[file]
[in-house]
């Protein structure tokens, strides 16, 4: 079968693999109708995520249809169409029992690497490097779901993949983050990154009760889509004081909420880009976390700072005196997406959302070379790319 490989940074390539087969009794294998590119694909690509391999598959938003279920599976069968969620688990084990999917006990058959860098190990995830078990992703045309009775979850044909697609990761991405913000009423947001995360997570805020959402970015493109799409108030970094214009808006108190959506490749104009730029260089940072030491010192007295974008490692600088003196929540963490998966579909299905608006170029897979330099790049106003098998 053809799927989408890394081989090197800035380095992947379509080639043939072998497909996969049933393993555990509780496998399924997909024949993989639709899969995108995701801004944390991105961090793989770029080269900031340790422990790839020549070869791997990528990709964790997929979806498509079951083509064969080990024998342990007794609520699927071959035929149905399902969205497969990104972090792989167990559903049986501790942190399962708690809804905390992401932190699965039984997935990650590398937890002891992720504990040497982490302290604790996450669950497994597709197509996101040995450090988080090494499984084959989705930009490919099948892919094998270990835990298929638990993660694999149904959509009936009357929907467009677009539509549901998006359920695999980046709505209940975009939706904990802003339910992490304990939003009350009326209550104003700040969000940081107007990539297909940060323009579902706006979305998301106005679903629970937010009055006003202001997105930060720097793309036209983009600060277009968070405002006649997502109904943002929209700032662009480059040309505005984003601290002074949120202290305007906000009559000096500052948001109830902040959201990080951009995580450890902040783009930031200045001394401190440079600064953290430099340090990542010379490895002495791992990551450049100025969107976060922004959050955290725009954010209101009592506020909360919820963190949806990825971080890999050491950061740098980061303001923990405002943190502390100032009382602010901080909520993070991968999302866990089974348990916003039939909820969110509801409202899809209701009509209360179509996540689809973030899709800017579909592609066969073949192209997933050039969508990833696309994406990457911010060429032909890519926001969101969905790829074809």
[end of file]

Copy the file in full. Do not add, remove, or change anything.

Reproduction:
[in-house]
């Protein structure tokens, strides 16, 4: 079968693999109708995520249809169409029992690497490097779901993949983050990154009760889509004081909420880009976390700072005196997406959302070379790319 490989940074390539087969009794294998590119694909690509391999598959938003279920599976069968969620688990084990999917006990058959860098190990995830078990992703045309009775979850044909697609990761991405913000009423947001995360997570805020959402970015493109799409108030970094214009808006108190959506490749104009730029260089940072030491010192007295974008490692600088003196929540963490998966579909299905608006170029897979330099790049106003098998 053809799927989408890394081989090197800035380095992947379509080639043939072998497909996969049933393993555990509780496998399924997909024949993989639709899969995108995701801004944390991105961090793989770029080269900031340790422990790839020549070869791997990528990709964790997929979806498509079951083509064969080990024998342990007794609520699927071959035929149905399902969205497969990104972090792989167990559903049986501790942190399962708690809804905390992401932190699965039984997935990650590398937890002891992720504990040497982490302290604790996450669950497994597709197509996101040995450090988080090494499984084959989705930009490919099948892919094998270990835990298929638990993660694999149904959509009936009357929907467009677009539509549901998006359920695999980046709505209940975009939706904990802003339910992490304990939003009350009326209550104003700040969000940081107007990539297909940060323009579902706006979305998301106005679903629970937010009055006003202001997105930060720097793309036209983009600060277009968070405002006649997502109904943002929209700032662009480059040309505005984003601290002074949120202290305007906000009559000096500052948001109830902040959201990080951009995580450890902040783009930031200045001394401190440079600064953290430099340090990542010379490895002495791992990551450049100025969107976060922004959050955290725009954010209101009592506020909360919820963190949806990825971080890999050491950061740098980061303001923990405002943190502390100032009382602010901080909520993070991968999302866990089974348990916003039939909820969110509801409202899809209701009509209360179509996540689809973030899709800017579909592609066969073949192209997933050039969508990833696309994406990457911010060429032909890519926001969101969905790829074809």